The science that is in charge of studying the reality of the human being through a holistic approach (in which the whole determines the behavior of the parts) is called anthropology. The term originates from the Greek language and comes from anthropos (“man” or “human”) and logos (“knowledge”).
This science analyzes man in the cultural and social context of which he is a part. Thus he analyzes the origin of the human being, his development as a social species and the changes in his behaviors as time passes.
It is said that Georges-Louis Leclerc, in 1749, was the first scholar to apply for anthropology as an independent discipline. Its development was based on two positions: the study of the diverse physical characteristics of the human being and the descriptive comparison of the different peoples.
However, many others are anthropologists who throughout history have left their indelible mark on this discipline that now concerns us. This would be the case, for example, of Herbert Spencer. He was a very respectable figure in the scientific field who exposed his theories based on concepts such as natural laws, the adaptation of the being to the environment or the transmission of certain factors from generation to generation.
Likewise, the figure of Lewis Henry Morgan, who is considered one of the true fathers of Modern Anthropology, cannot be overlooked either. In his case, he stood out because he presented advances and theories regarding kinship relationships that for him were fundamental to achieve that a group strengthened ties and that the individuals that formed it felt a vital part of it.
To these two characters of great historical, anthropological and philosophical significance, we should add, among many others, the name of Marvin Harris. This, of North American origin, is known worldwide for being the key piece of cultural materialism. A theory or current that is based fundamentally on questions of a material nature to determine the differences or the similarities of a sociocultural type that exist between different groups.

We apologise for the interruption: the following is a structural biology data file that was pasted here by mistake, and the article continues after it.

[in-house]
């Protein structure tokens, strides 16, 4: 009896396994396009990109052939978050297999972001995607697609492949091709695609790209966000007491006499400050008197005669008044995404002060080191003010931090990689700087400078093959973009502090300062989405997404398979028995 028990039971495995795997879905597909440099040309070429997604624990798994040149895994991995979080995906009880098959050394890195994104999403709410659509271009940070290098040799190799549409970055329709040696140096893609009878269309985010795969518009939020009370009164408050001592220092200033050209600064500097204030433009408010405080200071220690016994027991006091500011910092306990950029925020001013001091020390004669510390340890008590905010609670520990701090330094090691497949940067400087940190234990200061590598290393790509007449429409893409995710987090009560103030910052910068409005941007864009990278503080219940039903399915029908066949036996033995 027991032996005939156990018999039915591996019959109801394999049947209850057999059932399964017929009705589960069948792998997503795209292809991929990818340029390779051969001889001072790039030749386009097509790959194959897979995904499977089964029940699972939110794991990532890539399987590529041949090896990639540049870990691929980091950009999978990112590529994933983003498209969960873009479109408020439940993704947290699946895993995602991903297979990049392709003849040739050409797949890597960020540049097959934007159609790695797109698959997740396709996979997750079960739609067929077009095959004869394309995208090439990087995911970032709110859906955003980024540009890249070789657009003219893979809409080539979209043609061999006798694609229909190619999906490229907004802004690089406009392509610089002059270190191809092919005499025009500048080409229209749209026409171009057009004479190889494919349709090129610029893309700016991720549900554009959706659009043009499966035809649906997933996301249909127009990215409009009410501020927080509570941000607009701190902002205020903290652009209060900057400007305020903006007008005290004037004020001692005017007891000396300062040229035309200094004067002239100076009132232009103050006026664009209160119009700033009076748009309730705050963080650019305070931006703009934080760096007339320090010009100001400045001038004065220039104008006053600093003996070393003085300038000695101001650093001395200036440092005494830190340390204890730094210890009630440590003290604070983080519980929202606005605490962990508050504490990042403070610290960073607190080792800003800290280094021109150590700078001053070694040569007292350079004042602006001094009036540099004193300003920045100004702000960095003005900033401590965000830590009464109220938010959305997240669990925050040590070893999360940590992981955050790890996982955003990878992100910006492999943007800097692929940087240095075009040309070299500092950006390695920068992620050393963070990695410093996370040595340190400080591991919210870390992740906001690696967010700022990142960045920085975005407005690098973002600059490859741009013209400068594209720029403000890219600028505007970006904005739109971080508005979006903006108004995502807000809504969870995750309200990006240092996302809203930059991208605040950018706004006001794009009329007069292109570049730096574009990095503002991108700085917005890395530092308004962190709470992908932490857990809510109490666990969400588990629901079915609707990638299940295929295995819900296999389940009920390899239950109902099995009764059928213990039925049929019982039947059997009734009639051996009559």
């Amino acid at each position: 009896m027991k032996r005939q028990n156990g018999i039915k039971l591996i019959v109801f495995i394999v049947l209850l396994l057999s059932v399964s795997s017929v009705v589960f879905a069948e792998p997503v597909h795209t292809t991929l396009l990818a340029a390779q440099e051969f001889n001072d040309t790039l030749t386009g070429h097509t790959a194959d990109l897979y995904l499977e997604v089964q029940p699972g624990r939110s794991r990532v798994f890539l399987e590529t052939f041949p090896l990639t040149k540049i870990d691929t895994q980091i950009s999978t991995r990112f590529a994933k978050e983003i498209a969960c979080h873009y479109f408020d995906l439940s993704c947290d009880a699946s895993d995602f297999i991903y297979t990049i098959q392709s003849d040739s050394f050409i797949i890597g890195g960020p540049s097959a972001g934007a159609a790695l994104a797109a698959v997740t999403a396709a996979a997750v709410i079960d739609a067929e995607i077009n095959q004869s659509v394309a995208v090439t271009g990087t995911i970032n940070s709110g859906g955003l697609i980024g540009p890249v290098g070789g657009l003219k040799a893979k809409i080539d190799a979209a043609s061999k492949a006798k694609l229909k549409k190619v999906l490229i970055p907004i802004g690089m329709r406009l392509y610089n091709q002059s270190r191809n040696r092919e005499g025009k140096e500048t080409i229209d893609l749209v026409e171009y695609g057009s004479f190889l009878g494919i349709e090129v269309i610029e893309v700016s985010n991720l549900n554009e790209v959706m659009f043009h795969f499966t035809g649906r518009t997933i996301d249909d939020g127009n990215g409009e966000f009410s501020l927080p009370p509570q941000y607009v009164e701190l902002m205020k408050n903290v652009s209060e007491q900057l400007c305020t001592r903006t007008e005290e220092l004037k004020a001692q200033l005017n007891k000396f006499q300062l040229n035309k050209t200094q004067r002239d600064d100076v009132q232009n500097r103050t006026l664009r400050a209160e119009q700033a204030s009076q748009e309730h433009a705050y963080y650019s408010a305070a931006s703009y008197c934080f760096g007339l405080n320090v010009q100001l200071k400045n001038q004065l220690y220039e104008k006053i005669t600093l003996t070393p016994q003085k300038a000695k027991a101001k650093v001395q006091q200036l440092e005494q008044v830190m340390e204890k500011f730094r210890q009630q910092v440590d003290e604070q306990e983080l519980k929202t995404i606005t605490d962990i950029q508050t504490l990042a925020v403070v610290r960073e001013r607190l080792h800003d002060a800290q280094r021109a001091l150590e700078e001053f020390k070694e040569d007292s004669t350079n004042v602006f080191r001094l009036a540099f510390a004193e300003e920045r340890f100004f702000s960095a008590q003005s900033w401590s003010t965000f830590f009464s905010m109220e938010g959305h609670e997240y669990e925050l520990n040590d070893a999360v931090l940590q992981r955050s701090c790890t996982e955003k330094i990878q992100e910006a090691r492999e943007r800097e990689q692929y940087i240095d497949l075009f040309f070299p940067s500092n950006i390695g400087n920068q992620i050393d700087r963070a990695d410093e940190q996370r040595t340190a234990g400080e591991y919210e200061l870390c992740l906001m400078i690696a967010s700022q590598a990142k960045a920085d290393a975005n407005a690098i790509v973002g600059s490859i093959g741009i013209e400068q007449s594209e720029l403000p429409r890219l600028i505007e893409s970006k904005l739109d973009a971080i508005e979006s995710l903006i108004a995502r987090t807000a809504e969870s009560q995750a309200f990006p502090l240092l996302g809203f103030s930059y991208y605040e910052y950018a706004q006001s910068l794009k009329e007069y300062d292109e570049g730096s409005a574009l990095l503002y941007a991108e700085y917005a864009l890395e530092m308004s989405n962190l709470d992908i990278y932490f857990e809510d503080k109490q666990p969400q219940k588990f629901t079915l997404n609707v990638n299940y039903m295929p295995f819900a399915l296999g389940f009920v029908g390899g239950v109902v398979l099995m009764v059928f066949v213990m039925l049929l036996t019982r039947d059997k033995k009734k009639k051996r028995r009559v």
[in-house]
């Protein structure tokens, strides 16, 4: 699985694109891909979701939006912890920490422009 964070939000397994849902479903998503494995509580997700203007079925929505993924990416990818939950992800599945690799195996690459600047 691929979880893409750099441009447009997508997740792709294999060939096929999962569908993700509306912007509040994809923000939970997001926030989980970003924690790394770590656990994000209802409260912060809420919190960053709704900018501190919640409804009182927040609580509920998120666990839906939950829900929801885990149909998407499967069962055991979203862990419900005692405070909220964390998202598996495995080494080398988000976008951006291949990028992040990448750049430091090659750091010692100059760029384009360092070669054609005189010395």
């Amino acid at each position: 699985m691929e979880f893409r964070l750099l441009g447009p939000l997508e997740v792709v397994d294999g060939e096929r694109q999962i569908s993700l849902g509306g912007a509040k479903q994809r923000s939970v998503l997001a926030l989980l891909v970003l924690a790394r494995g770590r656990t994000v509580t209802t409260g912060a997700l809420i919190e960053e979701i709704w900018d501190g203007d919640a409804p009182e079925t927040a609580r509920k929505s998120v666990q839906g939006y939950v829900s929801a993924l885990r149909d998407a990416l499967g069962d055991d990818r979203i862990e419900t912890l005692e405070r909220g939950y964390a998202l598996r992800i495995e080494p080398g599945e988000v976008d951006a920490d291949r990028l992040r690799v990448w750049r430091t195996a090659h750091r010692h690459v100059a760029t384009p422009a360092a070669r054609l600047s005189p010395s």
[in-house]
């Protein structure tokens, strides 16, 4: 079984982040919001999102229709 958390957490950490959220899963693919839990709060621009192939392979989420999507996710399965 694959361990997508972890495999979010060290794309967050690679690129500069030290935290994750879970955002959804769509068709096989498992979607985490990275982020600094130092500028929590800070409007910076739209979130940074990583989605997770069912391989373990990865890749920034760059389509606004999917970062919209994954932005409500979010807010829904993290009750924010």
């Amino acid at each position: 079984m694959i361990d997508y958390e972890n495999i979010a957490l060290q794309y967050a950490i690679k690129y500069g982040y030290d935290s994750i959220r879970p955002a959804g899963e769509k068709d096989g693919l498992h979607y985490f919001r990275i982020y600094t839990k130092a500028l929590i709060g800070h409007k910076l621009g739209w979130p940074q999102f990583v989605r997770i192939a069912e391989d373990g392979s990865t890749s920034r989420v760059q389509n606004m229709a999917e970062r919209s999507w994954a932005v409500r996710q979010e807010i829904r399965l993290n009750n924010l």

WHR Rivers, Edith Turner, Clifford Geertz, Sherry Ortner or Ulf Hannerz are other of the many anthropologists who throughout history have played a fundamental role in the study of the human being, his individual characteristics and his social relations.
By the end of World War II, most of the world’s most powerful countries had already managed to develop professional-level anthropology that allowed them to reinforce identity as a nation.
Today, anthropology can be divided into four main sub-disciplines: social anthropology (also known as cultural anthropology or ethnology), which studies cultural characteristics, behaviors, and the structuring of social ties), biological anthropology (or physical anthropology), which analyzes the changes of the human body with the course of history; the linguistic anthropology (or linguistic anthropology), which specializes in studying languages man); and archeology, dedicated to tracking and interpreting the ways of life of those already extinct communities.